Reforms to apartheid in the 1980s failed to quell the mounting opposition, and in 1990 President Frederik Willem de Klerk began negotiations to end apartheid, culminating in multi-racial democratic elections in 1994, which were won by the African National Congress under Nelson Mandela. The vestiges of apartheid still shape South African politics and society.
The British colonial rulers introduced a system of Pass Laws in the Cape Colony and Colony of Natal during the 19th century. This stemmed from the regulation of black people's movement from the tribal regions to those occupied by white and coloured people, ruled by the British. Laws were passed not only to restrict the movement of black people into these areas, but also to prohibit their movement from one district to another without a signed pass. Black people were not allowed onto the streets of towns in the Cape Colony and Natal after dark and had to carry their passes at all times.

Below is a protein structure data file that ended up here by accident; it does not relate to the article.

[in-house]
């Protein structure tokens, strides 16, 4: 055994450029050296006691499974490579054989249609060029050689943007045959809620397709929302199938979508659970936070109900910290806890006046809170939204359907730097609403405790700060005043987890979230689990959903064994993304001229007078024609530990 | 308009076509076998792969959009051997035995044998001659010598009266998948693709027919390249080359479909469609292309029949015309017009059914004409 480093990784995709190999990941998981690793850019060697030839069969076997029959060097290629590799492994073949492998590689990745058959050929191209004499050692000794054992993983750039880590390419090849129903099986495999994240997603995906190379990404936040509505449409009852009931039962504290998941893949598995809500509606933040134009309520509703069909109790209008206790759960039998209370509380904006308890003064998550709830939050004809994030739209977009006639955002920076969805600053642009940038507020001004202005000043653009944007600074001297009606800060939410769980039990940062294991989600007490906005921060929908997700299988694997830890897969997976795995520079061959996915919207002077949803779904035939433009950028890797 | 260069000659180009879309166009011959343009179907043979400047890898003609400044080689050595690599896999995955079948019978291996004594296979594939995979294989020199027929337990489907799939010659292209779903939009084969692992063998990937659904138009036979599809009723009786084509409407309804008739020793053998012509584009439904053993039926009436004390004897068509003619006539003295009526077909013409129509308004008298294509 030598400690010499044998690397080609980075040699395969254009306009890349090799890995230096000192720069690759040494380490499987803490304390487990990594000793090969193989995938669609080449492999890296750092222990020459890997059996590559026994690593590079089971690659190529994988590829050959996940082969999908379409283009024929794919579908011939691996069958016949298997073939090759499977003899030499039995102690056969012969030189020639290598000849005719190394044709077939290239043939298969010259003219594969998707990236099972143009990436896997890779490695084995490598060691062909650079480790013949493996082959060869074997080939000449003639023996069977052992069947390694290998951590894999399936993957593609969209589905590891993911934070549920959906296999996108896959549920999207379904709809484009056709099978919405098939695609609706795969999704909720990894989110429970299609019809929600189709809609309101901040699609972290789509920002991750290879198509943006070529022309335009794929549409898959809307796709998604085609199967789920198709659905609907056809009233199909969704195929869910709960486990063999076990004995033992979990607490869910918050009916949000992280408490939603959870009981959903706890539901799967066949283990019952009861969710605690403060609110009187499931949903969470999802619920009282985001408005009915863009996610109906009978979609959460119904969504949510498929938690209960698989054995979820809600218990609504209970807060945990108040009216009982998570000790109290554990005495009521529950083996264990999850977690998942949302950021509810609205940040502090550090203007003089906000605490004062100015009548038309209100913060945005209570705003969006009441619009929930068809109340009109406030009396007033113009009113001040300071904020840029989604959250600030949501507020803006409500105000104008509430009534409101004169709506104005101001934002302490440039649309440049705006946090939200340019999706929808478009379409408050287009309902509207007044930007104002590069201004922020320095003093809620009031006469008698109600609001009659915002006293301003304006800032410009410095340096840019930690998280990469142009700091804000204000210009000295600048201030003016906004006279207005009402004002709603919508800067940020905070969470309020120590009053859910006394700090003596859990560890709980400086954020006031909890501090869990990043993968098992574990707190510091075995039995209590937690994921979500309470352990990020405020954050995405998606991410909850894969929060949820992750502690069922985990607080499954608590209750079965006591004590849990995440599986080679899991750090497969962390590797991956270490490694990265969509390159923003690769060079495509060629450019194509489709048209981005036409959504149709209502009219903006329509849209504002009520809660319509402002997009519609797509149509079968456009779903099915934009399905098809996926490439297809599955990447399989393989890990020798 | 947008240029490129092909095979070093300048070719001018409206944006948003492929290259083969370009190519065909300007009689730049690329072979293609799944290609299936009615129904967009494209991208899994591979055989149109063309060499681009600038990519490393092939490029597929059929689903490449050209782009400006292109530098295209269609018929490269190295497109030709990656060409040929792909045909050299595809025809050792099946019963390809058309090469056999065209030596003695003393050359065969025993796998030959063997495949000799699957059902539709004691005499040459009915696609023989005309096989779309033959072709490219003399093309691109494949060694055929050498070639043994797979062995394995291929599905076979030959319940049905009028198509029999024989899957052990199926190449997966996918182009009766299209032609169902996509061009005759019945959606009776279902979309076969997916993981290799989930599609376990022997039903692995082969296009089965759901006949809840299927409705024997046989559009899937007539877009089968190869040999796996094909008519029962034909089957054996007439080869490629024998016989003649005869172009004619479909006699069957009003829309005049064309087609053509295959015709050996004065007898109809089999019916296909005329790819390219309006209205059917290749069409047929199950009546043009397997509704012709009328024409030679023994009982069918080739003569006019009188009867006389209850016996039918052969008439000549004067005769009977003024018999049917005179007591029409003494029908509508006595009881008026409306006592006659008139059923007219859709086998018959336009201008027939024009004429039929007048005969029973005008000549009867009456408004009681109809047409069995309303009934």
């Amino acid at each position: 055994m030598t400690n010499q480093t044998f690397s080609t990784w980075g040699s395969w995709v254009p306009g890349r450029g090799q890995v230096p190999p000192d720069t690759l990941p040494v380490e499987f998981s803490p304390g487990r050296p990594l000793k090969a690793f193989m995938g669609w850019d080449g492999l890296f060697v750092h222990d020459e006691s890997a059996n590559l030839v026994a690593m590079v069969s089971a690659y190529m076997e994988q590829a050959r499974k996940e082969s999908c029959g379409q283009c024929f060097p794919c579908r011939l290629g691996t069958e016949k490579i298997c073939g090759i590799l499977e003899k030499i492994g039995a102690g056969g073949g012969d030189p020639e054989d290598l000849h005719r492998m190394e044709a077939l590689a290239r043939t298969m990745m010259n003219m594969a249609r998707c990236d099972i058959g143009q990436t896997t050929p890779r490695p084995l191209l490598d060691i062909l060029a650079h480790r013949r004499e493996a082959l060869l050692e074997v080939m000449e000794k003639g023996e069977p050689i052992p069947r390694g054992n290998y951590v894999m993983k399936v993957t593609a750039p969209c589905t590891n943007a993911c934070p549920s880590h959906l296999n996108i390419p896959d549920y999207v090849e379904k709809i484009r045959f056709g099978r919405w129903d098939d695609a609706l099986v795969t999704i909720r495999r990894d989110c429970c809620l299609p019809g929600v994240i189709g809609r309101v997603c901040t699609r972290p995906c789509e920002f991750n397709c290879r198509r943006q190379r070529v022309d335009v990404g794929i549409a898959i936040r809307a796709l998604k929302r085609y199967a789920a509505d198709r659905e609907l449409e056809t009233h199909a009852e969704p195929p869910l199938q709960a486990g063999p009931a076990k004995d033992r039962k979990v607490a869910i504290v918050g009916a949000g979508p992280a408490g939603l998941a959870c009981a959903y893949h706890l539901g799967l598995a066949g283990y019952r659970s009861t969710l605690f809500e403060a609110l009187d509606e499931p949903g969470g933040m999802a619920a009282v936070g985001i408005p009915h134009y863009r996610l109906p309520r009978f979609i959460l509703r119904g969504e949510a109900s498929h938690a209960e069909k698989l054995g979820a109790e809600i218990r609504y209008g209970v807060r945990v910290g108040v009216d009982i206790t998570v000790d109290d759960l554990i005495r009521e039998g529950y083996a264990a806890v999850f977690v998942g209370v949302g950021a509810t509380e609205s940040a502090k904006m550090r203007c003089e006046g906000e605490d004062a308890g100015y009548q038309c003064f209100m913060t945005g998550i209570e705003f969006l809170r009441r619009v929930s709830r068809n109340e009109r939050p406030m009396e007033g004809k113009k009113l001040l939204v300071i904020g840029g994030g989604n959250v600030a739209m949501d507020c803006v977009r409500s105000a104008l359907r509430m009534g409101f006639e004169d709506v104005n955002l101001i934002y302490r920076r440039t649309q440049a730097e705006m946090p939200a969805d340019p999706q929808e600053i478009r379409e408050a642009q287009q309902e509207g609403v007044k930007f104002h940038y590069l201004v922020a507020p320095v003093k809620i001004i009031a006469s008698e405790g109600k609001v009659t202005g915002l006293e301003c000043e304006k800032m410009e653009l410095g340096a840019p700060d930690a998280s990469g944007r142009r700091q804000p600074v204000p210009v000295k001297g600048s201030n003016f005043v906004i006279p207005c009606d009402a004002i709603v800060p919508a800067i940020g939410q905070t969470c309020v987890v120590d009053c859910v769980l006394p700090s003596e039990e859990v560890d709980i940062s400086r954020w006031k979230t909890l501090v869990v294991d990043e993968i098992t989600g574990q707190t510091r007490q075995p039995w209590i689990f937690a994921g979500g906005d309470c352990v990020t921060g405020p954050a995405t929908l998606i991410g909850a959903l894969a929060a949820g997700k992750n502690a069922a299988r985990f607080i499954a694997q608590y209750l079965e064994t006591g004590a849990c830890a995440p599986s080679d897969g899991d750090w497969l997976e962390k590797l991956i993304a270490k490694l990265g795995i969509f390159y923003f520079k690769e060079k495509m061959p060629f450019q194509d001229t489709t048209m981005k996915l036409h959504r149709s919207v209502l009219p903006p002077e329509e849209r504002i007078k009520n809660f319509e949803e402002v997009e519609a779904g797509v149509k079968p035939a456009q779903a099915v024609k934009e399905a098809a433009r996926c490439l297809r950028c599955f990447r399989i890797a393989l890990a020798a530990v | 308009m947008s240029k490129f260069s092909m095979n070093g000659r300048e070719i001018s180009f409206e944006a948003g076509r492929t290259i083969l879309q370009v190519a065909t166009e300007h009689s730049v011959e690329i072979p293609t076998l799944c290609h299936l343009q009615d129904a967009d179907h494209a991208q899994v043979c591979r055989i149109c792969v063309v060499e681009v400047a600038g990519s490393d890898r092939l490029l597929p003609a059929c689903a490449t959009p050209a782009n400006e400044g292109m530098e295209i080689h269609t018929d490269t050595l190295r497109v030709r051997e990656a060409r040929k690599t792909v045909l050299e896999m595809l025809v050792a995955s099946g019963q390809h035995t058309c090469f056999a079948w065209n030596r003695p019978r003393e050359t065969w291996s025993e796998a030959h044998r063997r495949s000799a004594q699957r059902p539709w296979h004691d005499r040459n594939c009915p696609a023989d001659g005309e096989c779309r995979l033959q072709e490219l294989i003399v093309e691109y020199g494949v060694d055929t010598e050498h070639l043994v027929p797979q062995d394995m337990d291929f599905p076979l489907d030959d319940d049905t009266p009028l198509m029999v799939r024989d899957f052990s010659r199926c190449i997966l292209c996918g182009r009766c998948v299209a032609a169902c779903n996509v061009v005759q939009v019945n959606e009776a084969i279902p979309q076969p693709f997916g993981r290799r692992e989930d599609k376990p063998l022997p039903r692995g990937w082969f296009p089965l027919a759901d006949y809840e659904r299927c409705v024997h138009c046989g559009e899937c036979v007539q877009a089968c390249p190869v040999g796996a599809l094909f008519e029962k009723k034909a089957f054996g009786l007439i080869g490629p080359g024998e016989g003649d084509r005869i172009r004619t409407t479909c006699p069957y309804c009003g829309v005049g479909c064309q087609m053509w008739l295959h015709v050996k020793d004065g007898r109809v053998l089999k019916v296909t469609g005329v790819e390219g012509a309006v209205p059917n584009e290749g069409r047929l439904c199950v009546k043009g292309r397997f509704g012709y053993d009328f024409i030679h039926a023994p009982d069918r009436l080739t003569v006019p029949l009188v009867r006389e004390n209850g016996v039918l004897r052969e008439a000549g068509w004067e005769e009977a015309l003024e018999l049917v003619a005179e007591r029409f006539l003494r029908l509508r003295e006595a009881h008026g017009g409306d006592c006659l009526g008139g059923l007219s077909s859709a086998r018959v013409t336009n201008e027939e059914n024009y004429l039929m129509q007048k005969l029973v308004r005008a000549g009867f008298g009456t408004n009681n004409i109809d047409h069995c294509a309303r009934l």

The Franchise and Ballot Act of 1892 instituted limits based on financial means and education to the black franchise, and the Natal Legislative Assembly Bill of 1894 deprived Indians of the right to vote. In 1905 the General Pass Regulations Bill denied blacks the vote altogether, limited them to fixed areas and inaugurated the infamous Pass System. Then followed the Asiatic Registration Act (1906) requiring all Indians to register and carry passes, the South Africa Act (1910) that enfranchised whites, giving them complete political control over all other race groups and removing the right of blacks to sit in parliament, the Native Land Act (1913) which prevented all blacks, except those in the Cape, from buying land outside "reserves", the Natives in Urban Areas Bill (191